Emirates was the center of attention at last week's Dubai air show. The Persian Gulf carrier became the launch customer for 's , with orders for 150 jets. Then it placed an order for 50 , firming up a shaky orderbook for that aircraft. President Tim Clark sat down at the show with Aviation Week editors to discuss the orders and his carrier's outsizedinfluence on new aircraft designs and the improvements he would like to see on the A380.
AW&ST: You would like Airbus to reengine the A380. How would that work?
Clark: Engine technology is going through major changes. In the fullness of time, the A380 needs to get the benefit of what is going on with midsize fans. The Leap is going to give us 18% [better fuel burn], so they say. To leave the A380 in a position where it isn't [getting more efficient] doesn't make sense. What I've said to Airbus is the A380 is a good airplane today, makes money and is popular. And the alliance engines are, by and large, OK. But the new generation of widebodies is changing the game. A lot has changed since the A380 came to market. If they crossed over some of the stuff we're seeing on the new generation of jets onto the A380, it would be a very much-improved airplane.
What time frame are you talking about? 2020?
Of course, we'd like to see it sooner. I don't think it would be difficult for propulsion manufacturers—and —to do a scale-down of what's going to come out of the new jets at the back of this decade. That cannot be lost on them. If you can do it with the or [Boeing] 737, you can to it to the A380. It could be a smaller version of the [GE] 9X, or a smaller version of the [Rolls-Royce] Trent that was proposed, but there has to be a 10% reduction in [specific fuel consumption] straight away in the next generation.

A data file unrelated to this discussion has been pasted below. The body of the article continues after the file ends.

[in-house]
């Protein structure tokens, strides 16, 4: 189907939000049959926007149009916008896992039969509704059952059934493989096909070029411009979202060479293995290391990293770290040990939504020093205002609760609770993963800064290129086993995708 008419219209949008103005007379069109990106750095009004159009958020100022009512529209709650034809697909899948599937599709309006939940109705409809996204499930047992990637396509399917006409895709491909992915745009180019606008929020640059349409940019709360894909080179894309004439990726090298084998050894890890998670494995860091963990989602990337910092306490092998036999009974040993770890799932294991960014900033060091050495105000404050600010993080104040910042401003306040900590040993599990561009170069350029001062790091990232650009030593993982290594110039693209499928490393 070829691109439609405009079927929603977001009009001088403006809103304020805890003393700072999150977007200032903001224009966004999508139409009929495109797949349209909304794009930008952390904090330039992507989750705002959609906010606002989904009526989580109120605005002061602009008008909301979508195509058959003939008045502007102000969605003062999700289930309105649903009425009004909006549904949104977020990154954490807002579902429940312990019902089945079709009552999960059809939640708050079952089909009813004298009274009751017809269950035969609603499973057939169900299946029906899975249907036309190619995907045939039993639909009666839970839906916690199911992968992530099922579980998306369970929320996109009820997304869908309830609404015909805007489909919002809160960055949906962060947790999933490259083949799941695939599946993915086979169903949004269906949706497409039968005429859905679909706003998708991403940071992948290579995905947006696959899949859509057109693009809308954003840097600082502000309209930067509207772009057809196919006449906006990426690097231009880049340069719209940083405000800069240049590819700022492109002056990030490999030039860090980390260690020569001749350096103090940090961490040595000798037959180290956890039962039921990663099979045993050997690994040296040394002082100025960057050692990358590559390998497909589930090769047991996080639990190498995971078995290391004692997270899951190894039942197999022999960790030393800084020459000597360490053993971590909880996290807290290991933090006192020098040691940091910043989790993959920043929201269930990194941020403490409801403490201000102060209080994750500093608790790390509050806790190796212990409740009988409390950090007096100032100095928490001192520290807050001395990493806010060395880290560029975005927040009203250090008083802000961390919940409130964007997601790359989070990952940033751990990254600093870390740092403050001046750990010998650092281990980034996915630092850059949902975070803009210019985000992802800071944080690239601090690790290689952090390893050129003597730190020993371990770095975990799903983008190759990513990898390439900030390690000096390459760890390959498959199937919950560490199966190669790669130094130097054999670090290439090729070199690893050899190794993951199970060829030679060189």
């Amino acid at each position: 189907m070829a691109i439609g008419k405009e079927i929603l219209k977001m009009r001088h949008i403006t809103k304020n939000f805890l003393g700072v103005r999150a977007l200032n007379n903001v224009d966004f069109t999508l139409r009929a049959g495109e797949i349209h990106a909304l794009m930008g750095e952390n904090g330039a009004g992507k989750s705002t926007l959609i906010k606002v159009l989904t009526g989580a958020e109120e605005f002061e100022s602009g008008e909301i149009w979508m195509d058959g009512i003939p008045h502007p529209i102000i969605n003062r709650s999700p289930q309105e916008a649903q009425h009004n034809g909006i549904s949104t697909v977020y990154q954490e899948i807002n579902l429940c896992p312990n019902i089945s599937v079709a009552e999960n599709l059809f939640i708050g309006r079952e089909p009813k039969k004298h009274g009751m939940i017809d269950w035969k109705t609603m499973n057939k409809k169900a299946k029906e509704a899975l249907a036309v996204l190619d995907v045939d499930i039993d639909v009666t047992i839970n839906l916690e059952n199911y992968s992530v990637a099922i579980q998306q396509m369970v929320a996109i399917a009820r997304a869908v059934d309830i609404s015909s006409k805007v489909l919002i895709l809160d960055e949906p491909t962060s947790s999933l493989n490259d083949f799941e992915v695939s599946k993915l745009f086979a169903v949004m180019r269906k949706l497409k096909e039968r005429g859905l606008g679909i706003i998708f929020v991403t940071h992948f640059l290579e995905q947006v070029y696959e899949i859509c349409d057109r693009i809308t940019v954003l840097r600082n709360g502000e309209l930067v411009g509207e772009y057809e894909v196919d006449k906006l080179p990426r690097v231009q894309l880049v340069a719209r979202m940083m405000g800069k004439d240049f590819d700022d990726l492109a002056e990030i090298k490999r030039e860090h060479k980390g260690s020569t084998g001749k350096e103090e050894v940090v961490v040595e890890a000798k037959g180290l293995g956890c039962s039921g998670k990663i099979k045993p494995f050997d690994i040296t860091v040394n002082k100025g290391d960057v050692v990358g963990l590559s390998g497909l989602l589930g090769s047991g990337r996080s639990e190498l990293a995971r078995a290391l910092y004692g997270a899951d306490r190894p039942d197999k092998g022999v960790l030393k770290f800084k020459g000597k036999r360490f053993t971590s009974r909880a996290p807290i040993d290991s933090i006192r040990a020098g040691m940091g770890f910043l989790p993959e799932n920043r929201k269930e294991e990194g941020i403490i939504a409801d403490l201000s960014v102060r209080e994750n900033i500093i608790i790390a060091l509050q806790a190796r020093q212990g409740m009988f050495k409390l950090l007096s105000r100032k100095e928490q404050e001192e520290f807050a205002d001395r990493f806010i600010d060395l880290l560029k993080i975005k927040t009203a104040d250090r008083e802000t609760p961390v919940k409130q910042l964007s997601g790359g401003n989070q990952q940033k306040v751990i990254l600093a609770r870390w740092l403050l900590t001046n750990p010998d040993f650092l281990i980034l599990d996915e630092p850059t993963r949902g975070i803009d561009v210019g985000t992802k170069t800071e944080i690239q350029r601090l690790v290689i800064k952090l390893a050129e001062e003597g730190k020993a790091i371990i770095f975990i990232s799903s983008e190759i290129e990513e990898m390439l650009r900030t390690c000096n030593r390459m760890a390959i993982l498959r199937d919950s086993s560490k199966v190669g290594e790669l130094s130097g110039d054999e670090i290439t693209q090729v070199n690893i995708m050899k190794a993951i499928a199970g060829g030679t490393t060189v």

Are A380 unit costs higher than the Boeing 777ER's?
They are surprisingly about the same. So if we can get improvements coming with the new 777[X] onto the A380, that is of great interest to us.
Have you talked with Airbus about a stretched version of the A380?
We're always talking about the stretch; they always say “no.”
But Emirates has some bargaining power.
As you heard [at the Dubai air show], they're looking at increasing the number of seats. The irony is that when we got the airplane in the early days, we specified the [A380-]900 at 11 [seats] abreast—huge. They thought we were bonkers, of course, like most people do. Floor loading wouldn't take 11 abreast, and a stretch wasn't in the cards. Had we had our way, we would have had 900 seats in 2008.
What other changes in the A380 would you like to see?
We've got to take weight out of her. The aircraft came in heavy. They've had a weight-reduction program, which has seen about 2.5 tons come out since first delivery. There's not a lot more they can really do. I'd like to get 2-3 kg [4.4-6.6 lb.] out of each economy seat. With all the work in composite technology, you must be able to get a seat that can deal with 16g forces and stay intact, and introduce titanium into various aluminum alloys to strengthen whatever structure you've got left. If I can get a seat at 12 kg, with 13-in. screens, you [can fit] 450 [passengers] on the main deck. That goes straight to the bottom line.